Residents fight transportation of crude oil to Lamy

By Teresa Seamster, Tom Gorman and Norma McCallan
Northern N.M. Group
The signs along Highway 285 south to Lamy, N.M., say it all: No Crude Oil in Lamy.
With a recent track inspection conducted by the Burlington Northern Santa Fe (BNSF) Railroad, it looks as if transporting crude oil carries many requirements and risks that will likely make that slogan come true for residents of Lamy.
The oil proposition
The tiny historic town of Lamy was stunned to discover this winter that Pacer Energy had signed a favorable lease with the financially strapped Santa Fe Southern Railroad to develop a crude-oil loading dock on a minuscule quarter-acre of land owned by SFSR next to the Lamy railroad station, where the Southwest Chief makes its daily stops on its Chicago-to-Los Angeles route. The shipping terminal would be used to transfer 25 to 45 tanker truckloads, each weighing 80,000 pounds when full of crude oil, every week, from Farmington to Lamy bound for delivery points south of Albuquerque.
The impact of such a large industrial operation in a town of 140 people, in the heart of town, was enough to bring hundreds of area residents to the first community meeting.
The organizers of the first public meeting provided a fact sheet to attendees that laid out the plans of Pacer Energy Marketing LLC to utilize Lamy as a loading/unloading terminal to transfer highly volatile and toxic crude oil from trucks to tanker cars. Community leaders covered the concerns for the community:
-- Public safety
-- Noise and light pollution
-- Quality of life
-- Traffic safety, pedestrians, dogs, livestock and bicyclists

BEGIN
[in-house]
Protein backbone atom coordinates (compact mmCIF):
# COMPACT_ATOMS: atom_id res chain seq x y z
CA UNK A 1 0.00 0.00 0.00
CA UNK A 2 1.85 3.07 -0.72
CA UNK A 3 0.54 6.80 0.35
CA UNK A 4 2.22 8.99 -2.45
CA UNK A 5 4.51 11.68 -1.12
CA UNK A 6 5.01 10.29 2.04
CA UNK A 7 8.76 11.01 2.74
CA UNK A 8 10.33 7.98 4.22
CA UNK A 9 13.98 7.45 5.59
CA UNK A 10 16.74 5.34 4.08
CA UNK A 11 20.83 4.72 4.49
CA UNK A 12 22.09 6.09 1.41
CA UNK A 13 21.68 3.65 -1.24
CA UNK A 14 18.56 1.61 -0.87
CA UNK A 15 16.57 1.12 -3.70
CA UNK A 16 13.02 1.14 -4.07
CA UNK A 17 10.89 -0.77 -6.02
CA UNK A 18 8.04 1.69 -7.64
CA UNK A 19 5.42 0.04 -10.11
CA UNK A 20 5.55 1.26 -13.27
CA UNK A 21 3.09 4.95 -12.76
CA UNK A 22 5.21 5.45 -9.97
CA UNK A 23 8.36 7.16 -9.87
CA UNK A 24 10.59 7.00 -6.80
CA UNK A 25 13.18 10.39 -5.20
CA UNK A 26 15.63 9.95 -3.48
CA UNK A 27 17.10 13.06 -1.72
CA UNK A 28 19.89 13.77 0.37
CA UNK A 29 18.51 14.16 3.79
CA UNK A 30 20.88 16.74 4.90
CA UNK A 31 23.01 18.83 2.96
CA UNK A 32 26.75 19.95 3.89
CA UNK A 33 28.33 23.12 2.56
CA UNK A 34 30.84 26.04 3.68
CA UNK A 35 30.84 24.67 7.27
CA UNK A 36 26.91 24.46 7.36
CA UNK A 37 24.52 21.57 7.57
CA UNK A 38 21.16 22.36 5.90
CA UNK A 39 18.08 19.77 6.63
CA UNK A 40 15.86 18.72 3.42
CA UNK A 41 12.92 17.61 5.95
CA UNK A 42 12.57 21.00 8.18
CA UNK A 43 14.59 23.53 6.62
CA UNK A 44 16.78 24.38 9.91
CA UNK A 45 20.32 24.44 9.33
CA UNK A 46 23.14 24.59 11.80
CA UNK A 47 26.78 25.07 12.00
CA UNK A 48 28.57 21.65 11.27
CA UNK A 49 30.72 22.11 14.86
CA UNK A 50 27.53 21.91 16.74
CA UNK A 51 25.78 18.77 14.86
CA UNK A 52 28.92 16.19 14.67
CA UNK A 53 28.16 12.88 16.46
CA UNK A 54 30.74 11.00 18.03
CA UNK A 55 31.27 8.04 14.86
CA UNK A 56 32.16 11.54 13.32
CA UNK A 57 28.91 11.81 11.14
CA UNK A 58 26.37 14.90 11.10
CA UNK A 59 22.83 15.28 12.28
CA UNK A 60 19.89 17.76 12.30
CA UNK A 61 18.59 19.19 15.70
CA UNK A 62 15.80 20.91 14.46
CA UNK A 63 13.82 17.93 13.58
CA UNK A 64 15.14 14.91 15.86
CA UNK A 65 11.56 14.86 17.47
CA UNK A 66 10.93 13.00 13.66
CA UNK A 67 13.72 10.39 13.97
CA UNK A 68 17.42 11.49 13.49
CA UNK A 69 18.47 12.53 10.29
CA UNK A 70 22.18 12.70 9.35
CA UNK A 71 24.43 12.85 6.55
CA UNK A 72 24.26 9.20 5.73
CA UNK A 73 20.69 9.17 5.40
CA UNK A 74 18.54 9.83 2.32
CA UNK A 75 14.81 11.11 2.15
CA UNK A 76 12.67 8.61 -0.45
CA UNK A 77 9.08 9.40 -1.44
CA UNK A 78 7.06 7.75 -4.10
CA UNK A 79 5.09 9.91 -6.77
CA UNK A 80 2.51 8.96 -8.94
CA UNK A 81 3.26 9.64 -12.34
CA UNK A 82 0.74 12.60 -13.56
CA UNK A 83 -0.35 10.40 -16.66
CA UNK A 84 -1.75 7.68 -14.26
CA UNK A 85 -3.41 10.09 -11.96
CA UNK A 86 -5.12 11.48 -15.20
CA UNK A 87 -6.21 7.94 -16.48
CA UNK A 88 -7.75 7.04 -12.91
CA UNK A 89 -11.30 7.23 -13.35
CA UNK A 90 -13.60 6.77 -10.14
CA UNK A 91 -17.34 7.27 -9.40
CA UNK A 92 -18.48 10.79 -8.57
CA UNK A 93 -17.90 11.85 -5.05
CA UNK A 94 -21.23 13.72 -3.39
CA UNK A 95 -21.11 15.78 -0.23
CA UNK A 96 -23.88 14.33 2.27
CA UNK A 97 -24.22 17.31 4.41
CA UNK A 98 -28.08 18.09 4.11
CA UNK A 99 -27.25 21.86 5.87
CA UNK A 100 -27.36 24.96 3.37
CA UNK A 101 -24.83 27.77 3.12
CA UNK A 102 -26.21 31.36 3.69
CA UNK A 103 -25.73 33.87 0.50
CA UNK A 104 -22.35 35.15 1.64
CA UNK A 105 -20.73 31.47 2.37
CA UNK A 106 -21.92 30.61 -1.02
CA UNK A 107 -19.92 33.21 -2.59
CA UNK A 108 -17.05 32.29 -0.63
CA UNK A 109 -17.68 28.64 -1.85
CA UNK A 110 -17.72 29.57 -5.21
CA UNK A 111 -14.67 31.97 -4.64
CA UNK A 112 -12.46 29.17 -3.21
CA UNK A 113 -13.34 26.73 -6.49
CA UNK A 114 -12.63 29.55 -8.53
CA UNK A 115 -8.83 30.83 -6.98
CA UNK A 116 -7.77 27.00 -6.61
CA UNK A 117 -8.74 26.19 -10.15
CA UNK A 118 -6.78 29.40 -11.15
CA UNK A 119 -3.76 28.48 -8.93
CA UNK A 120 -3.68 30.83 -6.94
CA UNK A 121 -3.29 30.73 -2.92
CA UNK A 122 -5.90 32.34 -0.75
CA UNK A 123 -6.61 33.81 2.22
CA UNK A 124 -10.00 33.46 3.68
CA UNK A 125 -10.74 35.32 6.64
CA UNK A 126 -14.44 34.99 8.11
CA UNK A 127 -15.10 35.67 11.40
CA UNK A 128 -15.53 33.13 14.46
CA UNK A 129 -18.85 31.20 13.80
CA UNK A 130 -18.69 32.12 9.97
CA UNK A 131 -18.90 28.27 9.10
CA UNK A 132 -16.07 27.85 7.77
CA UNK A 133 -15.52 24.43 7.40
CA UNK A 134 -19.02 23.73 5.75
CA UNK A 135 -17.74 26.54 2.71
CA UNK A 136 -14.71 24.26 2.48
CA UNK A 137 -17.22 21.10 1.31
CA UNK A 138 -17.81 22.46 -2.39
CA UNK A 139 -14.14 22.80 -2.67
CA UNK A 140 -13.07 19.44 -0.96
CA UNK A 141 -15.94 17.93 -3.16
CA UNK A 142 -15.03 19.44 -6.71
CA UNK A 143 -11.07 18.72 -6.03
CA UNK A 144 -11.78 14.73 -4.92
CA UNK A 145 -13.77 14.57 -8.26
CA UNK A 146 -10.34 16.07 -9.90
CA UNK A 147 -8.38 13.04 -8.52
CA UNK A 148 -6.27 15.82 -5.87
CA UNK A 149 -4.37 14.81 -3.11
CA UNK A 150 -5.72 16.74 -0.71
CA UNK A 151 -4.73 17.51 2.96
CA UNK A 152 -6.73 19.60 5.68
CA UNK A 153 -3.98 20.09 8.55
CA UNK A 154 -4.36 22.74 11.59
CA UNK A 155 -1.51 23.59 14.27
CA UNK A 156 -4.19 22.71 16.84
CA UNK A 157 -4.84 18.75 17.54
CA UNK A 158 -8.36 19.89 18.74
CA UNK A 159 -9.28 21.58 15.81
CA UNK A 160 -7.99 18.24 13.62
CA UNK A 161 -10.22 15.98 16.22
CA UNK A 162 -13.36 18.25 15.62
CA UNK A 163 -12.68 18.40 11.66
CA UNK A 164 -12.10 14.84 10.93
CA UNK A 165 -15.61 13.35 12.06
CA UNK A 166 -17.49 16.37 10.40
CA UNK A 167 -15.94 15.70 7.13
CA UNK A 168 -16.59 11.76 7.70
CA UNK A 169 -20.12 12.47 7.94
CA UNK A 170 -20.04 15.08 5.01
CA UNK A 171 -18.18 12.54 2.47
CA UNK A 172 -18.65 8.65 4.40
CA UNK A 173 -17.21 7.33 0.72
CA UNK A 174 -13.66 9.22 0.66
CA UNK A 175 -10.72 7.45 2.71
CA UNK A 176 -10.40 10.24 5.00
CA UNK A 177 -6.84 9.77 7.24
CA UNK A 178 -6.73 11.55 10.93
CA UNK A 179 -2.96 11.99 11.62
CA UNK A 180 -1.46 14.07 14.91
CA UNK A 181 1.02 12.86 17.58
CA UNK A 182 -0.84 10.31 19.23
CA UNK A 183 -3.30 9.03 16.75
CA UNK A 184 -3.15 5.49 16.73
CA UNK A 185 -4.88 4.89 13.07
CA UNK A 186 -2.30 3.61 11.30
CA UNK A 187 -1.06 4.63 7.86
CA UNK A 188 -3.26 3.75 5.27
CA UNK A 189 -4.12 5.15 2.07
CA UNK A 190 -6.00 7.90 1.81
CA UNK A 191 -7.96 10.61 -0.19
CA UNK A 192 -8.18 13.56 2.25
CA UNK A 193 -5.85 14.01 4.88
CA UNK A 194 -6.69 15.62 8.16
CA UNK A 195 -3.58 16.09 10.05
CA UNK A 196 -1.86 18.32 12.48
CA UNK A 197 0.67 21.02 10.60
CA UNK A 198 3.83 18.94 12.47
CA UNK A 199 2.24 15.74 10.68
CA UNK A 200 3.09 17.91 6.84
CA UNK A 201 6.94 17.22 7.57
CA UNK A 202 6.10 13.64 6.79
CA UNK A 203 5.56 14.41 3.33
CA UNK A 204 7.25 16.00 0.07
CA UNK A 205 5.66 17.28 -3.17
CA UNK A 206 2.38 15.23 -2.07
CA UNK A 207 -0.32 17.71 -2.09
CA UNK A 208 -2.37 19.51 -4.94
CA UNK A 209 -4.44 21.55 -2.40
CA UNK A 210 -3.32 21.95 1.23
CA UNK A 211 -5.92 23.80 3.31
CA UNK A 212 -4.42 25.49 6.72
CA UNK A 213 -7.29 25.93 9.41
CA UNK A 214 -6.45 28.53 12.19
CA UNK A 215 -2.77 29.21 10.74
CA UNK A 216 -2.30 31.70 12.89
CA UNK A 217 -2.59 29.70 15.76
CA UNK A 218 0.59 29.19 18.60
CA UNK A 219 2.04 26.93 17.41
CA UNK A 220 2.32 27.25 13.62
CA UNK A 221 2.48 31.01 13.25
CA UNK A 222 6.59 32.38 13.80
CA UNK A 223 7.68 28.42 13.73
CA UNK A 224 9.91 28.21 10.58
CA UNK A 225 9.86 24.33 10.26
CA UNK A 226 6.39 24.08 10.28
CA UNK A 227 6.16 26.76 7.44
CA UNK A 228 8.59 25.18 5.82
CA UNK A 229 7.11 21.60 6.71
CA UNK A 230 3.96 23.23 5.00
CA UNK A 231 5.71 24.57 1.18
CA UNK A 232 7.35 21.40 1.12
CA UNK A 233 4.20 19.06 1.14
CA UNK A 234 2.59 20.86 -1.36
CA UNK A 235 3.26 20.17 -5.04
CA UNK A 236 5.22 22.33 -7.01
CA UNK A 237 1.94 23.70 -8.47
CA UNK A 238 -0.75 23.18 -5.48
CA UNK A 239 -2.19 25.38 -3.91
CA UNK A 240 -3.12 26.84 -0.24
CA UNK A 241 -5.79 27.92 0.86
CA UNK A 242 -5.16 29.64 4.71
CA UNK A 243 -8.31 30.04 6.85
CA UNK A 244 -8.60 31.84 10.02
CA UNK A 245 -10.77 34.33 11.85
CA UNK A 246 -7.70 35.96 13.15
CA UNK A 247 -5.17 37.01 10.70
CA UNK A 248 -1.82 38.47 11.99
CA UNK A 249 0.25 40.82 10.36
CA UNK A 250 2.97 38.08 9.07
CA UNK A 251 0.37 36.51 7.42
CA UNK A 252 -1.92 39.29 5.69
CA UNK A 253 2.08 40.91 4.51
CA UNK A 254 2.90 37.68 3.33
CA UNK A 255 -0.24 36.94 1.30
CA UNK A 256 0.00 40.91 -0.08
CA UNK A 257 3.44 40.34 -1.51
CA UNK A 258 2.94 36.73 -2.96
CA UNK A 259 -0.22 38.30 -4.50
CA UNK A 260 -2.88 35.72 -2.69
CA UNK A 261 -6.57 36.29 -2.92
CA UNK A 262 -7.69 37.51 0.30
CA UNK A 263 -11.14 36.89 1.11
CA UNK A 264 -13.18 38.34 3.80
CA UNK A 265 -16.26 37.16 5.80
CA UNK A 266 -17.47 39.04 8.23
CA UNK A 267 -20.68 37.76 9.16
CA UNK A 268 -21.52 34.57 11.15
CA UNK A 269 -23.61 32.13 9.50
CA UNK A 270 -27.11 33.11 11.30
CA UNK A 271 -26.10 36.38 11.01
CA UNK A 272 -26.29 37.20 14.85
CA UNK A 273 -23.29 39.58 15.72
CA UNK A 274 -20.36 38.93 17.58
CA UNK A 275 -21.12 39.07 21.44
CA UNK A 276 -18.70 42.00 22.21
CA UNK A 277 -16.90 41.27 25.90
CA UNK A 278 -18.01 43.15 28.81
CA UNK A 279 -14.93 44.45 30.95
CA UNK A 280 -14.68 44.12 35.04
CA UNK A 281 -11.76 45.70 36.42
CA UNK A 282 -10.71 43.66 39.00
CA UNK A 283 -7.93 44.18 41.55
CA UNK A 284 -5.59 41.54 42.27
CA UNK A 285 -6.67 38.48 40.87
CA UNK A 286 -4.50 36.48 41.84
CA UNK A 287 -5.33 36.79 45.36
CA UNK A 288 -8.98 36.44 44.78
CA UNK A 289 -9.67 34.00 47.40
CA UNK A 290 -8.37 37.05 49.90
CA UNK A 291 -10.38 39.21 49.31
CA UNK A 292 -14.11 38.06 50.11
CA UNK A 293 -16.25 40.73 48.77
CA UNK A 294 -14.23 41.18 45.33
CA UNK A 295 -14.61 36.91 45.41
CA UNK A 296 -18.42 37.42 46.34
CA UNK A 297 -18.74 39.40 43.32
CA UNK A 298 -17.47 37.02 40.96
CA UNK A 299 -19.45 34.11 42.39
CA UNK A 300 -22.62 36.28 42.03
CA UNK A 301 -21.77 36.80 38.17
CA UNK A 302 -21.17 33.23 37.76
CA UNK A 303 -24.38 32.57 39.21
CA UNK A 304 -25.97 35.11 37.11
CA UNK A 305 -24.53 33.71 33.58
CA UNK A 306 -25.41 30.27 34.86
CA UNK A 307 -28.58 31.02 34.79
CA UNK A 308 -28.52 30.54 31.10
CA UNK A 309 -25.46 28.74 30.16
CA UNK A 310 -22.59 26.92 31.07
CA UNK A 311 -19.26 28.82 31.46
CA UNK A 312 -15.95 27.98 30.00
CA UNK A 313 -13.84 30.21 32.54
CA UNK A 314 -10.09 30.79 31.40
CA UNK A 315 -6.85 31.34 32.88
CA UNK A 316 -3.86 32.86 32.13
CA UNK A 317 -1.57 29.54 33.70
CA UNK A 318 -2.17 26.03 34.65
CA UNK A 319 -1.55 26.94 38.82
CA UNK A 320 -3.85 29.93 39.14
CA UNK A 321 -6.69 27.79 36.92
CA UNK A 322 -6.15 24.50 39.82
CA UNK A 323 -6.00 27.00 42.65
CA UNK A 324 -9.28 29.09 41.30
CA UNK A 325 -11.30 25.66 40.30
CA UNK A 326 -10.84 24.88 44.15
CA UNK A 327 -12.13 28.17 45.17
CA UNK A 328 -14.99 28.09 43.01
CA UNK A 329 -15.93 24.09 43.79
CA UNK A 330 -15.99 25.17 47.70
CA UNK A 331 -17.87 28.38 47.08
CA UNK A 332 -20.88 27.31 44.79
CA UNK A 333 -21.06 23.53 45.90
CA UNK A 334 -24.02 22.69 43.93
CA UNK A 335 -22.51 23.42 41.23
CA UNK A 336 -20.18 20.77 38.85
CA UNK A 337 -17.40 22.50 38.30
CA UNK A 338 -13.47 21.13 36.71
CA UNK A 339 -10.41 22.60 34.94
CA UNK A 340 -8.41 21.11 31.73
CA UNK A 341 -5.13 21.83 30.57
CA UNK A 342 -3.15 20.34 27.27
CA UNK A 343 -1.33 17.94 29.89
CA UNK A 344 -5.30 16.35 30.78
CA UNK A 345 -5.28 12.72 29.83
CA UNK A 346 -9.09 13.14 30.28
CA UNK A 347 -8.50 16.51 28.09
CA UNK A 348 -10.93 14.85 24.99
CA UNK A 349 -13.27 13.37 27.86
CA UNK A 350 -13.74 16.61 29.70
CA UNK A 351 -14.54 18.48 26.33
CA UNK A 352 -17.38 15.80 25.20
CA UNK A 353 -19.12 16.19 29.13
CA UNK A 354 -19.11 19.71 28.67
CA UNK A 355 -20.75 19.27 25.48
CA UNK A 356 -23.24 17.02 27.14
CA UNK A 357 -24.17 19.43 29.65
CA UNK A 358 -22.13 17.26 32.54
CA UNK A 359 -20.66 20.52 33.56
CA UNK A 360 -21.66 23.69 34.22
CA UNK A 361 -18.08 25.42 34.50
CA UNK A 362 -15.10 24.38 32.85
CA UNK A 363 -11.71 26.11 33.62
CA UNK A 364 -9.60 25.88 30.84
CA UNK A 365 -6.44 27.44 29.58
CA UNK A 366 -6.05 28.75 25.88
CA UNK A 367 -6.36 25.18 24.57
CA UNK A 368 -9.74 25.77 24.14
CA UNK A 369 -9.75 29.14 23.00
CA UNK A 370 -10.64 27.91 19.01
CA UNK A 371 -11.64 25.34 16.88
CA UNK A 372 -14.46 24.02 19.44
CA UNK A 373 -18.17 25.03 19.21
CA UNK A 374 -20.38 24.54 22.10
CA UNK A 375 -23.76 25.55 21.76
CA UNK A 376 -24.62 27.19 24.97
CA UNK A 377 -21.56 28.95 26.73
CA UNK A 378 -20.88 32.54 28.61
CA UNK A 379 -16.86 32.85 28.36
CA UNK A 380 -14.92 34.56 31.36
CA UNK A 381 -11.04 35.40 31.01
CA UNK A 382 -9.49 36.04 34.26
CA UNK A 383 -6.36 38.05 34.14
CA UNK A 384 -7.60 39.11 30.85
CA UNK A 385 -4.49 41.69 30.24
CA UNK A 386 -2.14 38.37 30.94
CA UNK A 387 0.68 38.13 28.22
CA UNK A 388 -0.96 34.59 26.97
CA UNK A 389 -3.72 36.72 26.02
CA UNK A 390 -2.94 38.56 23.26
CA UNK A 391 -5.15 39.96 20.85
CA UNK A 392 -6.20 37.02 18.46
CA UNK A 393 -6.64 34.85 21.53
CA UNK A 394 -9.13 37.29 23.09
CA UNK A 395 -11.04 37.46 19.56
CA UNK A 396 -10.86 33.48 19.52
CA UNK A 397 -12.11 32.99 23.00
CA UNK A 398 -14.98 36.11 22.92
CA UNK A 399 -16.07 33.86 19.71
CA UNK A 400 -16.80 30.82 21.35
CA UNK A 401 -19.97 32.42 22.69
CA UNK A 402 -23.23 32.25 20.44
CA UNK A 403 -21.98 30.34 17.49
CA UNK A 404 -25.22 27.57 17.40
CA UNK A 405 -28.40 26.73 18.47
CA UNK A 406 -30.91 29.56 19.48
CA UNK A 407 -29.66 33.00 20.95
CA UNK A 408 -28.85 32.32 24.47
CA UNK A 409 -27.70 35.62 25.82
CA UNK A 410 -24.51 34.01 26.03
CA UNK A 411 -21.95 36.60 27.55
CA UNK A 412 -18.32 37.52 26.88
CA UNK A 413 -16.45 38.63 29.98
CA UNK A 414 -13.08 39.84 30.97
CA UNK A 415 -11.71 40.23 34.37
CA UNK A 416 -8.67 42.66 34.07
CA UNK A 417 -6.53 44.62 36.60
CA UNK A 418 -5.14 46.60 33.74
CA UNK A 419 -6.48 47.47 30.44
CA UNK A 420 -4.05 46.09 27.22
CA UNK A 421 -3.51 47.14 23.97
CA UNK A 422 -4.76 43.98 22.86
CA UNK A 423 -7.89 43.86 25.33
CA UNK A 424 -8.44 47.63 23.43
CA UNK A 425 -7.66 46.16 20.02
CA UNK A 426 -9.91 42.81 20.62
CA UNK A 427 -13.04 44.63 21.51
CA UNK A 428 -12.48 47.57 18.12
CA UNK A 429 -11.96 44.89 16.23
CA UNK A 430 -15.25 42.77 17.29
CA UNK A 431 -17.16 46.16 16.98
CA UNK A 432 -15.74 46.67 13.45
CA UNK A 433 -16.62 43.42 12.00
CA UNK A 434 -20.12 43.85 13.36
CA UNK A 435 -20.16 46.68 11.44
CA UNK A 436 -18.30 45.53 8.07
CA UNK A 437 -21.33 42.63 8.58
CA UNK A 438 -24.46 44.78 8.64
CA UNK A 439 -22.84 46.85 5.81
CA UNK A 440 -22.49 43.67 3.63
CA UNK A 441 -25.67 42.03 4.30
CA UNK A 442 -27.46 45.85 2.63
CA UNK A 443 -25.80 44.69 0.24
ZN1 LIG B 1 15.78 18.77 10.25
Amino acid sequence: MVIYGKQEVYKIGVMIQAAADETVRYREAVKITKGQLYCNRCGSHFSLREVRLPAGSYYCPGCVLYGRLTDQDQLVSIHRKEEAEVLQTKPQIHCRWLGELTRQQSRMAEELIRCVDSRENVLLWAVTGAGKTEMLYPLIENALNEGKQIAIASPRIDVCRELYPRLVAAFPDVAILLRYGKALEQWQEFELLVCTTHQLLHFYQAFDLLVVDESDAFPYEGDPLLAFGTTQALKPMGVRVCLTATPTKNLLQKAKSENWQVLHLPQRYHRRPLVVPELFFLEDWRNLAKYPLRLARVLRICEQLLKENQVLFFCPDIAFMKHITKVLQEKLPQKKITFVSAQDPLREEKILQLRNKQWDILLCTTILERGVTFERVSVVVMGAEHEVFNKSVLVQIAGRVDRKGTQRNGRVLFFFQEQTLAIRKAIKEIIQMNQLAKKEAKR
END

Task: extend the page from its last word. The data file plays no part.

-- Property values
-- Conflict with County zoning and Sustainability Code
-- Impact on tourism
-- Potential damage to historic register church
-- Impact on the Galisteo Basin wildlife corridor
-- Concern over proximity of Galisteo Creek and Lamy community well ­— both located within 110 feet of the proposed site.
When the meeting was opened up for questions, the project was universally opposed by those in attendance. The two representatives from Pacer who were present were new hires as drivers and could not answer the numerous questions asked by the audience.
Congressional delegation weighs in
A meeting was then held on Feb. 11 at Sen. Martin Heinrich’s office in Santa Fe with officers of the Northern New Mexico Group and Patricia Dominguez on the senator’s staff. Our purpose was to discuss the Lamy issue, and provide as much information as possible to help the office determine the best course of action.
On Feb. 26, a joint letter signed by Sen. Heinrich, Sen. Tom Udall and U.S. Rep. Ben Ray Luján was sent to Pacer, addressing the strong concerns of the residents of Lamy. The letter indicated that the congressional offices would be working with state and local officials to determine what jurisdictions, permits and regulations would apply to this project.
Finally, the letter included a long list of requests to Pacer that may prove difficult for them to answer, particularly one that asks Pacer to describe the benefits of this project for the community.
A recent track inspection requested by BNSF has pinpointed 22 miles of tracks south of Lamy, including two bridges, that are not sufficiently upgraded to meet the standards required for heavy oil tanker shipments.
BNSF has communicated that they have no contract with Pacer and have NO present plans to allow oil shipments through Lamy.